Now that you know what you are going to deal with, you need to know what you are made to choose wisely. As stated before, only a better understanding of yourself will help you to make the right choice on what you want.

AGE MIRRORING is already broken!

We now talk of age mirroring only to prove it is not worth believing! Old school of thought in personal finance advocates for the following age mirroring calculation.

Age -> FIXED INCOME (Defensive)
(100-age) -> EQUITY (Offensive)

That’s it. Your asset allocation is done. But do u think it is enough for a perfect investment portfolio?

It is not a general formula that everyone can use; instead, it can only guide you to create an asset allocation strategy with minimal risk involvement.

Consider an investor, at the retirement age of 70, has created a regular income for his expenses and now wants to invest for his grandchildren. The time horizon of this financial goal is at near 25 years. So the right choice of investment for this goal would be equity. So it is not mandatory to employ age mirroring for this goal.

If you’re saving for your child’s higher education, which is forward in 2 years, then equity is definitely not safe, fixed income is a wise choice. Thus age mirroring is not the only strategy to create your financial portfolio or asset allocation.

But you cannot find out that one perfect asset allocation strategy that suits for everyone, because it does not even exist! So, what is it then?

Creating your personalized asset allocation strategy

“A ring does not fit into all fingers”. We all have different strengths and weaknesses. The same goes for an investment strategy. There is no general formula to create the best asset allocation strategy. You just cannot fit into any financial manager’s predefined proposal of an asset allocation strategy.

A sensible guideline to create a personalized asset allocation strategy involves, focusing on these three major factors,

    1. Your financial goal
    2. Your time horizon
    3. Your personal risk tolerance

1. Nature of financial goal

Financial goals are unique for everyone like saving for retirement, paying a debt, saving for your child’s higher education, saving an emergency fund, etc. You are that one who sets your goals and influences it to the possible extreme. They can be classified into two, based on your priority as,

  • Personal goals
  • Life goals

Some goals are purely dependent on your financial status while some require a huge commitment of work and time which will have an overall influence in your life.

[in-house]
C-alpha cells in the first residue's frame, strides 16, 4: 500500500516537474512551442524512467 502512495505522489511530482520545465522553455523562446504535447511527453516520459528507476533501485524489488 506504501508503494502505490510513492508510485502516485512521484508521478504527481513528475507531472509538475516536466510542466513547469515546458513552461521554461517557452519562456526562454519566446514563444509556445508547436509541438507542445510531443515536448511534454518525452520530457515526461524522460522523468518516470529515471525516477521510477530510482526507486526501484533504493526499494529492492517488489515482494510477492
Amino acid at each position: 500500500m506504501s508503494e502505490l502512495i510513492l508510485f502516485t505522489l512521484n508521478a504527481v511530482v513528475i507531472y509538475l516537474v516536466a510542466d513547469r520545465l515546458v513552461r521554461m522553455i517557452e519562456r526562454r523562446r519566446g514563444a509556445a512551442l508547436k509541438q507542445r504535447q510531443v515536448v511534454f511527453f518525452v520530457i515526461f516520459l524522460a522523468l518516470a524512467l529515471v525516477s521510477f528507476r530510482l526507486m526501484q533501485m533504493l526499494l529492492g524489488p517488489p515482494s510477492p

Try to understand the relationship between your emotional stability and financial goal to manipulate it as desired. Regardless of the nature of your goal, it should fall into a time horizon which we generally categorize as a short term financial goal and long term financial goal.

2. Time horizon

Moreover, it is mandatory to make your asset allocation based on your financial goal’s time horizon with first priority. Categorized as

  • Short term goal (<5 yrs)
  • Long term goal (>5 yrs)

For your long term goal, you can take risk and invest in equity. Equity as an asset class needs 5-7 years to have definite performance. Equity will beat out all other asset classes in the long run.

For your short term goal, you need security to capital and thus a fixed income is the right place. For a commitment in the next one year, you need the money in cash or cash equivalents.

3. Risk tolerance

Your risk tolerance depends on your financial stability and emotional stability. The way you react for the daily morning traffic jam, your tendency to accept the wrong decisions you made in life, etc., decides your emotional stability. Thus the level of your tolerance is in accordance with your emotions.

In simple, the risk factor and return of stock are volatile which means, the appreciation or depreciation would be aggressive; whereas a fixed income is comparatively a less volatile investment that is defensive in nature.

If you have a regular source of income like a Doctor, Software professional, or Salaried NRI in young age then your investment should be more aggressive than defensive. Since you are financially stable and can create more money with an ample amount of time left, aggressive investment suits your portfolio.

As you approach or in retirement or if your source of income is flexible, then your investment should be more defensive than aggressive.

It is not wise to risk your need for greed.

Liquidity of different asset classes

Liquidity is one more important factor to consider during the asset allocation process. What good is your money that does not come for your help when needed? But of course, it is mandatory to allocate some of your investments into highly illiquid assets for your long term usage. But make sure to drop some cash in a handy place. The MONEY MATRIX we have created will be useful for you to a better understanding of the purpose and liquidity of your investment.

Liquidity asset classes